So how would make probabilistic predictions? Let me take you back to the dentist case. Suppose she has seen 1000s of people with condition close to mine and knows the outcome after she filled their cavity. Or she has access to a database of similar cases documented by many other dentists. Then based on the outcomes (prior knowledge) she could say, “of the 1000 people who has such a cavity filled 503 of them did not need root canal, so your chances are 50/50”.

What does it mean in the case of making business predictions like predicting Free Kindle? Let me take you back to the Pinterest article I wrote and the companion article.

Imagine enumerating all possible future scenarios of Amazon’s device strategy and computing the outcome. These scenarios are the equivalent of many different futures based on numerous variables like cost of production, demand, market forces, amazon’s other opportunities etc. Then we simply need to look at in what percentage of the scenarios does a free Kindle deliver more profit to Amazon than charging for it.  Only after such an analysis can we say anything about the chances of a Free Kindle.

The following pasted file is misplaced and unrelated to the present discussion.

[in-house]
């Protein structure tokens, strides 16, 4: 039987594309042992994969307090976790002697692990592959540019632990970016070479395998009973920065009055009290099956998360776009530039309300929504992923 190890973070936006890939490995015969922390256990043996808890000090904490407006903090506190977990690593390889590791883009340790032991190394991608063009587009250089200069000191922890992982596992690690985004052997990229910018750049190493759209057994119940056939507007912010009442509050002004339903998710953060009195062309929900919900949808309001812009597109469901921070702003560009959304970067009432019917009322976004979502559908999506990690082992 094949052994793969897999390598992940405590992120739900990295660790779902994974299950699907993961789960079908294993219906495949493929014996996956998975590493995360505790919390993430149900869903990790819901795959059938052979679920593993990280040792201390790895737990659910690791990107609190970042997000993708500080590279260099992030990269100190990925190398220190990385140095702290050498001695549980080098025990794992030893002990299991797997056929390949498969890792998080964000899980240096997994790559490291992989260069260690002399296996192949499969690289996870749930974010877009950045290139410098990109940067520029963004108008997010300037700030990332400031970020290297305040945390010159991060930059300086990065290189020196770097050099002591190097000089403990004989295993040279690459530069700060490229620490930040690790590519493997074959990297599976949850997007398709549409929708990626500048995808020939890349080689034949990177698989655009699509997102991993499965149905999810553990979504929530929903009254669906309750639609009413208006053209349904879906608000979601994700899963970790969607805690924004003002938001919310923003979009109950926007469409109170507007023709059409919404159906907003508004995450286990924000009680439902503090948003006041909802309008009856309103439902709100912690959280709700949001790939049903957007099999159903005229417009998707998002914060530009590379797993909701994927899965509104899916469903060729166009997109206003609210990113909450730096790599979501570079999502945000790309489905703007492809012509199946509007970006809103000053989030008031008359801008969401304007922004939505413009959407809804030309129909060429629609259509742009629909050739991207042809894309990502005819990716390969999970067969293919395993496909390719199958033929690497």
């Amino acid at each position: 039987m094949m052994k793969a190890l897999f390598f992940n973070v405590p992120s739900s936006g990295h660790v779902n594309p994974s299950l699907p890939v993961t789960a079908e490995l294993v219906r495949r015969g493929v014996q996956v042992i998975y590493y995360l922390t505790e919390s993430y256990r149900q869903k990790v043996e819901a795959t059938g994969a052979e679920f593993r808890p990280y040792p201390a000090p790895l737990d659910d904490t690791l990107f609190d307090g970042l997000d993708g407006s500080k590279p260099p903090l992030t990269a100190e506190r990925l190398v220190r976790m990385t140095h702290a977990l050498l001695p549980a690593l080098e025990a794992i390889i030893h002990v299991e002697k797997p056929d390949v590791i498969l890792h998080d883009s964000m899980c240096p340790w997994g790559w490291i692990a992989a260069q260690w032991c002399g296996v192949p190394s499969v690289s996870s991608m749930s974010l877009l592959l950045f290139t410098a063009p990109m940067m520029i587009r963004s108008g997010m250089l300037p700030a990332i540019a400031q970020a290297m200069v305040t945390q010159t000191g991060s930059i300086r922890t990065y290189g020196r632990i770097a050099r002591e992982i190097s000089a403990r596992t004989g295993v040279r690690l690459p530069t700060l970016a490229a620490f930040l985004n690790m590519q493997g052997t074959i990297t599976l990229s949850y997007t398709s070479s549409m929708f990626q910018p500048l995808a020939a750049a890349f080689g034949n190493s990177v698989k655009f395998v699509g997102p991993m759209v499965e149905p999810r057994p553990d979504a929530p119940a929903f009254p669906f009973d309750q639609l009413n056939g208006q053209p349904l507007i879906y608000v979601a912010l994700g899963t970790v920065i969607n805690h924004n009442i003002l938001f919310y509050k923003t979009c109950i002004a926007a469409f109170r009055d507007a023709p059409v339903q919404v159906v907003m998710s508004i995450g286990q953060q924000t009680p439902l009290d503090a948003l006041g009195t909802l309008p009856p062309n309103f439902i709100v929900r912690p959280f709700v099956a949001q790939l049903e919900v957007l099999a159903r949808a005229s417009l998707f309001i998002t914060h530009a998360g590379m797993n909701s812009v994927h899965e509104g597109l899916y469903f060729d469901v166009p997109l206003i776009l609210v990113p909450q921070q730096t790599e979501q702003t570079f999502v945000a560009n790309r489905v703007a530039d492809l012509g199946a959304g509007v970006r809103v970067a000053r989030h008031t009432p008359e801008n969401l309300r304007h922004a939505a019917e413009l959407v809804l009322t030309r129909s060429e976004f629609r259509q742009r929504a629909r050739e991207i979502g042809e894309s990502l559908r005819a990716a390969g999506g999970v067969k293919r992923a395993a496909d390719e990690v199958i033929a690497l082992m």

Since no one has done such a scenario analysis, to say “50/50 chance of Free Kindle next year”, is simply pointless.

And by the way, next time you hear 50/50 it is perfectly okay to assume the speaker has no clue because in 99.9999% of the cases no one has done the scenario analysis to make such probabilistic prediction and if they have they likely will not use an expression like 50/50.

Probability of Winning MegaMillions Vs. Probability of Dating Supermodel